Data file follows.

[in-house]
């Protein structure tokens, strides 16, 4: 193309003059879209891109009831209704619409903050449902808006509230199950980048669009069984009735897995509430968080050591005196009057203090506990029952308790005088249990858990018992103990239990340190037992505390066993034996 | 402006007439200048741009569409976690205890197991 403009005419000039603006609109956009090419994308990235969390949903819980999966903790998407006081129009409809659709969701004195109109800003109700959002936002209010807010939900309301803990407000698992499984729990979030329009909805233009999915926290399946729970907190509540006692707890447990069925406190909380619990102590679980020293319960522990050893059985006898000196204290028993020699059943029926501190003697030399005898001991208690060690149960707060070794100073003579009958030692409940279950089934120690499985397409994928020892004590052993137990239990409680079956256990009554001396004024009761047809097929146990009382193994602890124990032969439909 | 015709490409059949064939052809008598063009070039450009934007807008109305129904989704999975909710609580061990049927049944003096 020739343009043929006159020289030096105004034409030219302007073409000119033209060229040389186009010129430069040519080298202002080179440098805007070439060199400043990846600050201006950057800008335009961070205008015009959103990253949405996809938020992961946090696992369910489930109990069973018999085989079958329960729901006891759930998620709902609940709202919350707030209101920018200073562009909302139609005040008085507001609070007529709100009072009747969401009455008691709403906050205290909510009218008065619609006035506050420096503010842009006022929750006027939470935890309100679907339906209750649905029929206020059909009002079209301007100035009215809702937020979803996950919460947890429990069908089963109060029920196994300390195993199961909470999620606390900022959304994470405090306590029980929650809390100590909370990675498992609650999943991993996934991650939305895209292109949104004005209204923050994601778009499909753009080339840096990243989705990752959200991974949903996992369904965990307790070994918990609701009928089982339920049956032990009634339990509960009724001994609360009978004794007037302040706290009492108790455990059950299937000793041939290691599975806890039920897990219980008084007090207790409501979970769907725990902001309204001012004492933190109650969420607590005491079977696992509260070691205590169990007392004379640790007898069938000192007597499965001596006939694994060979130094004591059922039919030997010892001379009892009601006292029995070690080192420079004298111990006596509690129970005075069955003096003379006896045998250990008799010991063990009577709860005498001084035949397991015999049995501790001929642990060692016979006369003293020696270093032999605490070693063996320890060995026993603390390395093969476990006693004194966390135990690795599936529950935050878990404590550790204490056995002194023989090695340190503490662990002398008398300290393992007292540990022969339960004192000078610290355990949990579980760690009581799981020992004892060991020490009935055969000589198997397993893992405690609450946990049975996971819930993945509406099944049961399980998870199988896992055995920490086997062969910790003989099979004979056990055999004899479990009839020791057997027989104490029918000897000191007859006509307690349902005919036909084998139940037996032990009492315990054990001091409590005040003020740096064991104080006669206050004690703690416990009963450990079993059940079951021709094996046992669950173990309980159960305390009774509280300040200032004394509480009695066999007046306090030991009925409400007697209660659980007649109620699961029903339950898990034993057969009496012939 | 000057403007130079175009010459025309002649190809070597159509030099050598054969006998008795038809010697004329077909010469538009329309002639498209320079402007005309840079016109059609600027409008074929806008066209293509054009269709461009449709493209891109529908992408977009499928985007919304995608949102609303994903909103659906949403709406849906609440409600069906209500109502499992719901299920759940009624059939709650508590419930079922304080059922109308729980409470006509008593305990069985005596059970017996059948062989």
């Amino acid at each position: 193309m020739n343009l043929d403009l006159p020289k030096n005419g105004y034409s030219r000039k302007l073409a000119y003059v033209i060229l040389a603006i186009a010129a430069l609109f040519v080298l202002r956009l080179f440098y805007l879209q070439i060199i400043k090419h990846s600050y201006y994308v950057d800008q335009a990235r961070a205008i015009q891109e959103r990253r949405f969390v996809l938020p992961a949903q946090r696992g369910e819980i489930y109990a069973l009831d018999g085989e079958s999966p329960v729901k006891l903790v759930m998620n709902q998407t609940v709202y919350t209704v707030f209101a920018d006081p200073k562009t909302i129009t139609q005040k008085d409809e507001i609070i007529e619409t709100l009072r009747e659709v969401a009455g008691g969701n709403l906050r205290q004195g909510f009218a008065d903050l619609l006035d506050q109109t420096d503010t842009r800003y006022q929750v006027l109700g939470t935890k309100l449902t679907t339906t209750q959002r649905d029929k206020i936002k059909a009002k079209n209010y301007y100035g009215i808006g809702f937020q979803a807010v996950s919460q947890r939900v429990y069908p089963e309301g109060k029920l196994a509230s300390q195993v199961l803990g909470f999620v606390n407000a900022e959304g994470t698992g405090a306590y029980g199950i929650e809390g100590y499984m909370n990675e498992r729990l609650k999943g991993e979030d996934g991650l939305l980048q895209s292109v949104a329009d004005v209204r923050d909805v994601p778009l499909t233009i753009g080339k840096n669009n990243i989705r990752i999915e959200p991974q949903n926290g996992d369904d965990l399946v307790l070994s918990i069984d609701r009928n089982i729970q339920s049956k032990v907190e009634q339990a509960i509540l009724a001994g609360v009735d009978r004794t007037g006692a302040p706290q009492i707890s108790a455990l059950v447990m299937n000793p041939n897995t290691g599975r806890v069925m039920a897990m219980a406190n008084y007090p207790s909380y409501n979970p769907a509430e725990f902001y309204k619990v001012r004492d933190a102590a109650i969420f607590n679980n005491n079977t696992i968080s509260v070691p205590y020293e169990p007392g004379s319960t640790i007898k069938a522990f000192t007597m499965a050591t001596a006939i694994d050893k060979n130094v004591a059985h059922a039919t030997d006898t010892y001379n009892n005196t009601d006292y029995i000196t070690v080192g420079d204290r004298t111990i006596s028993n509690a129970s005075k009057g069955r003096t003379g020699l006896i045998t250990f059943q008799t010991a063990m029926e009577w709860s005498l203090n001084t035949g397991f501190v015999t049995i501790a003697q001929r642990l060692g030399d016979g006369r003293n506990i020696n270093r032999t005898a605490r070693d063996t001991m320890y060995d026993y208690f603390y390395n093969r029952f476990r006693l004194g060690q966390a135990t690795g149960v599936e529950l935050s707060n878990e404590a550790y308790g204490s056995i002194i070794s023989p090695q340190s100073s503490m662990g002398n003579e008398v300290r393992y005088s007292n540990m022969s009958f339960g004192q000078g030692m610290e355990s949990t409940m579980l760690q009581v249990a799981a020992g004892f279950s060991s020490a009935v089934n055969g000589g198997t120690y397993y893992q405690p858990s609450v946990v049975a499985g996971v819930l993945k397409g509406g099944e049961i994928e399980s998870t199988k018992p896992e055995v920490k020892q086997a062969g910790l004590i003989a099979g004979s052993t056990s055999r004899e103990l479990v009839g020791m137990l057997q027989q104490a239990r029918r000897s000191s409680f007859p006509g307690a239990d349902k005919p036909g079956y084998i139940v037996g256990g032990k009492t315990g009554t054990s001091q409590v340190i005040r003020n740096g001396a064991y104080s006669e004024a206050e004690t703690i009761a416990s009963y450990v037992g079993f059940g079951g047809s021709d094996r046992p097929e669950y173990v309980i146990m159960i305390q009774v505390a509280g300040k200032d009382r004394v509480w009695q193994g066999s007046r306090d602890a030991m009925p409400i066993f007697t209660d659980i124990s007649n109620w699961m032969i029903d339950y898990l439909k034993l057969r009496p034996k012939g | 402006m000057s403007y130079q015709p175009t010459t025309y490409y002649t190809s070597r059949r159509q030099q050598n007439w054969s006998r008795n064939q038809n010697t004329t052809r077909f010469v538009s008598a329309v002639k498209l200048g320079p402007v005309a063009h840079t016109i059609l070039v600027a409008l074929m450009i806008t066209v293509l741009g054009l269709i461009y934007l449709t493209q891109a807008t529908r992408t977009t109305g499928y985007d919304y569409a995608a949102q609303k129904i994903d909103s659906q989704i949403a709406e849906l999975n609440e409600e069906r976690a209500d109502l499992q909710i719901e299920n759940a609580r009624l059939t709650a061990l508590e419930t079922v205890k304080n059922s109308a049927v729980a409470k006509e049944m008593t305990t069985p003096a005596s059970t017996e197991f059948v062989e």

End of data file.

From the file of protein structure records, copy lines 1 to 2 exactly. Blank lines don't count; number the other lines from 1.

[in-house]
């Protein structure tokens, strides 16, 4: 193309003059879209891109009831209704619409903050449902808006509230199950980048669009069984009735897995509430968080050591005196009057203090506990029952308790005088249990858990018992103990239990340190037992505390066993034996 | 402006007439200048741009569409976690205890197991 403009005419000039603006609109956009090419994308990235969390949903819980999966903790998407006081129009409809659709969701004195109109800003109700959002936002209010807010939900309301803990407000698992499984729990979030329009909805233009999915926290399946729970907190509540006692707890447990069925406190909380619990102590679980020293319960522990050893059985006898000196204290028993020699059943029926501190003697030399005898001991208690060690149960707060070794100073003579009958030692409940279950089934120690499985397409994928020892004590052993137990239990409680079956256990009554001396004024009761047809097929146990009382193994602890124990032969439909 | 015709490409059949064939052809008598063009070039450009934007807008109305129904989704999975909710609580061990049927049944003096 020739343009043929006159020289030096105004034409030219302007073409000119033209060229040389186009010129430069040519080298202002080179440098805007070439060199400043990846600050201006950057800008335009961070205008015009959103990253949405996809938020992961946090696992369910489930109990069973018999085989079958329960729901006891759930998620709902609940709202919350707030209101920018200073562009909302139609005040008085507001609070007529709100009072009747969401009455008691709403906050205290909510009218008065619609006035506050420096503010842009006022929750006027939470935890309100679907339906209750649905029929206020059909009002079209301007100035009215809702937020979803996950919460947890429990069908089963109060029920196994300390195993199961909470999620606390900022959304994470405090306590029980929650809390100590909370990675498992609650999943991993996934991650939305895209292109949104004005209204923050994601778009499909753009080339840096990243989705990752959200991974949903996992369904965990307790070994918990609701009928089982339920049956032990009634339990509960009724001994609360009978004794007037302040706290009492108790455990059950299937000793041939290691599975806890039920897990219980008084007090207790409501979970769907725990902001309204001012004492933190109650969420607590005491079977696992509260070691205590169990007392004379640790007898069938000192007597499965001596006939694994060979130094004591059922039919030997010892001379009892009601006292029995070690080192420079004298111990006596509690129970005075069955003096003379006896045998250990008799010991063990009577709860005498001084035949397991015999049995501790001929642990060692016979006369003293020696270093032999605490070693063996320890060995026993603390390395093969476990006693004194966390135990690795599936529950935050878990404590550790204490056995002194023989090695340190503490662990002398008398300290393992007292540990022969339960004192000078610290355990949990579980760690009581799981020992004892060991020490009935055969000589198997397993893992405690609450946990049975996971819930993945509406099944049961399980998870199988896992055995920490086997062969910790003989099979004979056990055999004899479990009839020791057997027989104490029918000897000191007859006509307690349902005919036909084998139940037996032990009492315990054990001091409590005040003020740096064991104080006669206050004690703690416990009963450990079993059940079951021709094996046992669950173990309980159960305390009774509280300040200032004394509480009695066999007046306090030991009925409400007697209660659980007649109620699961029903339950898990034993057969009496012939 | 000057403007130079175009010459025309002649190809070597159509030099050598054969006998008795038809010697004329077909010469538009329309002639498209320079402007005309840079016109059609600027409008074929806008066209293509054009269709461009449709493209891109529908992408977009499928985007919304995608949102609303994903909103659906949403709406849906609440409600069906209500109502499992719901299920759940009624059939709650508590419930079922304080059922109308729980409470006509008593305990069985005596059970017996059948062989």